Published: Feb. 10, 2006
Updated: Mar. 21, 2011
I am 34 years old. I am the mother of two girls and one boy, whom my husband and I love dearly. I am blessed to say I have three healthy children. But getting to this point has been an incredibly difficult journey. I had traumatizing deliveries with my daughters at another hospital, and I was terrified that my son Holden’s birth would be the same.
It had been less than a year since the Nobles moved to North Carolina from the Boston area. The unpleasant memories of two painful Caesarian sections were still fresh on Lise’s mind.
“My experiences delivering Skyler and Bailey were both awful,” says Lise.
Skyler was delivered via emergency Caesarian section as she was unresponsive, in breech position, and had no amniotic fluid protecting her. For Lise, the situation came as a shock.
“My doctors had been telling me that everything was fine. They said that Skyler’s head was down and that all of my fluids were intact.
“But Bailey’s delivery was the worst. My anesthesia ran out halfway through the Caesarian section, and it took four and half hours before I was given anything more than Motrin for the pain,” she says.
The pain aside, it was the days after Bailey’s birth that were most difficult.
“She was put in the special care unit because she stopped breathing several times in the first 48 hours. The hospital was horrible at communicating to us regarding what was going on, and the nursing staff was not nearly as friendly and considerate as they were at Durham Regional Hospital.”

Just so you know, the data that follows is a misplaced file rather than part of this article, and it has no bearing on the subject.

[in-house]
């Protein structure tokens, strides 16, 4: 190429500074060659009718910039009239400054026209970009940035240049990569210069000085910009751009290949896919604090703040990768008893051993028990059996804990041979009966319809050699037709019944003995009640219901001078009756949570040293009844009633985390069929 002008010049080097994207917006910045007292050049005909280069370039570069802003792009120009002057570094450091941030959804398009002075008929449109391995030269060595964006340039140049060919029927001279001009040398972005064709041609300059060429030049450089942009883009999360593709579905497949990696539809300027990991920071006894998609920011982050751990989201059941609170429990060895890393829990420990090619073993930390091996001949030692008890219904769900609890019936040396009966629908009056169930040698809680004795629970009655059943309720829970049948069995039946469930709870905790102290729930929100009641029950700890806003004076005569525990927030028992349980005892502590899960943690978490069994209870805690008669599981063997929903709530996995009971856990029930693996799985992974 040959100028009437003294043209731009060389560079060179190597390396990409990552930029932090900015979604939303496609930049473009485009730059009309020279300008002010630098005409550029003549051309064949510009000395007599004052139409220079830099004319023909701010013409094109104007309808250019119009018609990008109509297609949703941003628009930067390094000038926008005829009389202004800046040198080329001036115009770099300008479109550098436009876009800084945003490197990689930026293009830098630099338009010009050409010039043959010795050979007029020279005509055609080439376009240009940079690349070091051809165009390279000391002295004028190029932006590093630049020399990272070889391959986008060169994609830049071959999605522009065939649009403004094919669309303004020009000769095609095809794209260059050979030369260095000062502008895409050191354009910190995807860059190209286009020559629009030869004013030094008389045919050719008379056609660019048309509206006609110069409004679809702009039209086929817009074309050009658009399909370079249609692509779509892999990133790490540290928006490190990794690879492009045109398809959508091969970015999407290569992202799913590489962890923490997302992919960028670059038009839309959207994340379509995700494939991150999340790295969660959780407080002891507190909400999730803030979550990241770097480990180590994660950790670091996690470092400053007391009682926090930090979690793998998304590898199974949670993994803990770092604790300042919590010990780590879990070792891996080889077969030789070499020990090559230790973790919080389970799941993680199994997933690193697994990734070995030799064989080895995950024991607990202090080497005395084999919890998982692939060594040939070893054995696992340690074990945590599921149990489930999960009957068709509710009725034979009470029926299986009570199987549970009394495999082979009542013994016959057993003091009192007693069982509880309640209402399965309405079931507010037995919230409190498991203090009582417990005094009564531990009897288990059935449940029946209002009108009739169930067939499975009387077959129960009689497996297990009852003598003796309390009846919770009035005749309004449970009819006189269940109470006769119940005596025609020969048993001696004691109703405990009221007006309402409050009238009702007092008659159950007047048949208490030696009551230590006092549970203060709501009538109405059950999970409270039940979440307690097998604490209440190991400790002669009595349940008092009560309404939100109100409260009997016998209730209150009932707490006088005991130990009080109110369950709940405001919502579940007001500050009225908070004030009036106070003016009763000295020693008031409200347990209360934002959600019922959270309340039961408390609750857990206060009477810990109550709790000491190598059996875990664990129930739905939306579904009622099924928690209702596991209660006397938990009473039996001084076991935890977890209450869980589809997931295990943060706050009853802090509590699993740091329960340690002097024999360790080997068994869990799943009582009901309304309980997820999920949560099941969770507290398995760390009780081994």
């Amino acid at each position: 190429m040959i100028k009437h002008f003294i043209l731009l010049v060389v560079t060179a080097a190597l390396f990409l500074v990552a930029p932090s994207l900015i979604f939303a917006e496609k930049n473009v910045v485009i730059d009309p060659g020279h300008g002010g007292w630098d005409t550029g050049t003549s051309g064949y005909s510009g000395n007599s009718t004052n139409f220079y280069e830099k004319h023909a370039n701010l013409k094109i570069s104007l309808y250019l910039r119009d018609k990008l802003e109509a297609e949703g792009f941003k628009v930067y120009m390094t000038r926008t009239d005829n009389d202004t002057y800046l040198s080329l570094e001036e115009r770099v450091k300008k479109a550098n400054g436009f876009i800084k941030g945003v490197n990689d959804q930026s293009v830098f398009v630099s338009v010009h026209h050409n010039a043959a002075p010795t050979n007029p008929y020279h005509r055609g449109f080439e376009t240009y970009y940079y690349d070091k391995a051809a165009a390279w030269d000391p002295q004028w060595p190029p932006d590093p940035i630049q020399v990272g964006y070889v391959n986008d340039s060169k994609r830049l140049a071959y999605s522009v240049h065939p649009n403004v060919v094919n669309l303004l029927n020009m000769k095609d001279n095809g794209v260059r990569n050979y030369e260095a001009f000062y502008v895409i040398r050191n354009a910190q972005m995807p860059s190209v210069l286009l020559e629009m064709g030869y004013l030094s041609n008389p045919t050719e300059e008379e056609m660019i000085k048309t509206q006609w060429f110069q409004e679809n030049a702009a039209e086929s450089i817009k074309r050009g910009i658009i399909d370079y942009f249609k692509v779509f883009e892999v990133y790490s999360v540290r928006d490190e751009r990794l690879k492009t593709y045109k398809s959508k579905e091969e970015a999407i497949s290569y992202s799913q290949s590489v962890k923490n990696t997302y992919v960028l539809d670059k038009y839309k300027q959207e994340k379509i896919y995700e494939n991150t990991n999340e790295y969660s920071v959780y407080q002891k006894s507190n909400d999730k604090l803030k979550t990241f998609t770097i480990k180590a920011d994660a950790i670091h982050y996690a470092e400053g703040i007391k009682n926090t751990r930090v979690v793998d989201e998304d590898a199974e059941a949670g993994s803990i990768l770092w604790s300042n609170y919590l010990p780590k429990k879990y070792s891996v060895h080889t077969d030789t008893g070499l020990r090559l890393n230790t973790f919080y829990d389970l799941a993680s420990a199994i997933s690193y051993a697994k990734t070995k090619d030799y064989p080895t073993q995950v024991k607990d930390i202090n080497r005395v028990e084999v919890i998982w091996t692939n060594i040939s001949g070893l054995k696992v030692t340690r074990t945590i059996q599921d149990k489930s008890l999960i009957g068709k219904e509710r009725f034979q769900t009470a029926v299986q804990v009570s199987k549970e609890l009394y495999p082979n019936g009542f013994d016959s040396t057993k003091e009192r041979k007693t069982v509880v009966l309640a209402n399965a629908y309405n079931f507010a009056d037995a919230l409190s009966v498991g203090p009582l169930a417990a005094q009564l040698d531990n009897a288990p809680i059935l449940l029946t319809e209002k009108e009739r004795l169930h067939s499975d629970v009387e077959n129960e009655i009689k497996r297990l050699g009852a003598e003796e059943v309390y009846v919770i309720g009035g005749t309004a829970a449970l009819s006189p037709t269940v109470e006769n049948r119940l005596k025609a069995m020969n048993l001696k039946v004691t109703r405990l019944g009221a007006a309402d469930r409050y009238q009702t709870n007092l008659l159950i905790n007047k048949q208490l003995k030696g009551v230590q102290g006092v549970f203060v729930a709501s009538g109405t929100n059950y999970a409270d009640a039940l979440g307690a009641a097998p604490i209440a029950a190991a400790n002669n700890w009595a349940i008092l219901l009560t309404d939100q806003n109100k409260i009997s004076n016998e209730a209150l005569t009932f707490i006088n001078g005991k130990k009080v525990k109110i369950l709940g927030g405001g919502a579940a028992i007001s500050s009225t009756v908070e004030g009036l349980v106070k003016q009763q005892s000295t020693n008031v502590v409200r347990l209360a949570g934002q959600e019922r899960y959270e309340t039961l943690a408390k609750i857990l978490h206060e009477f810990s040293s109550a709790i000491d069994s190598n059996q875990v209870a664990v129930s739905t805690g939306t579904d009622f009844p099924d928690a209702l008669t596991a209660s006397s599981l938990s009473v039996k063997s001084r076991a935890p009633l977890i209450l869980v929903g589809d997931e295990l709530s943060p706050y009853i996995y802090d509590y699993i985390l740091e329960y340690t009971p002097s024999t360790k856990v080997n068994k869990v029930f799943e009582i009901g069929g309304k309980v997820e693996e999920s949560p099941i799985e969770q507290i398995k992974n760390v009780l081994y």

It was at Durham Regional Hospital that Lise delivered her third child, Holden. She says the experience was far better, even considering his three-day stay in the neonatal intensive care unit (NICU). Holden suffered from breathing difficulties, fluctuating sugar and oxygen levels, and an elevated white blood cell count.
“My emotions were all over the place. When Bailey had needed special care, it was emotionally draining and frustrating because the hospital staff did not communicate with me or let me see my baby for two days.
“We were anxious that this would be a similar experience. But doctors and nurses at Durham Regional were very good at communicating and responding to our concerns and needs. It was very important to me to see Holden, hold him, and feed him as soon as possible. They did everything they could to make that happen,” says Lise.
One member of Holden’s nursing team was Mary Parker, RN, who empowers each worried parent with knowledge of the situation.
“Education stems fear,” says Mary. “You have to tell moms and dads where you’re at, give them information. You tell them what the beeping machines are, what the wires are doing.”
For Lise, it was Mary’s compassion that left the strongest mark.
“Mary was incredibly good at soothing Holden and putting us at ease. We couldn’t be in the special care unit with him all the time, and when we weren’t, we were most at ease when Mary was there. She really felt like family, and when we left, I wished we could bring her home with us.”
“My kids might have something to say about that,” says Mary with a laugh. “That’s the best part of my job -- sending parents home with a healthy baby.”
After a bumpy start, the Noble family is now thriving with Holden -- the “healthiest little boy imaginable,” according to his proud mom.
To make an appointment with a Duke physician, call 888-ASK-DUKE (888-275-3853).
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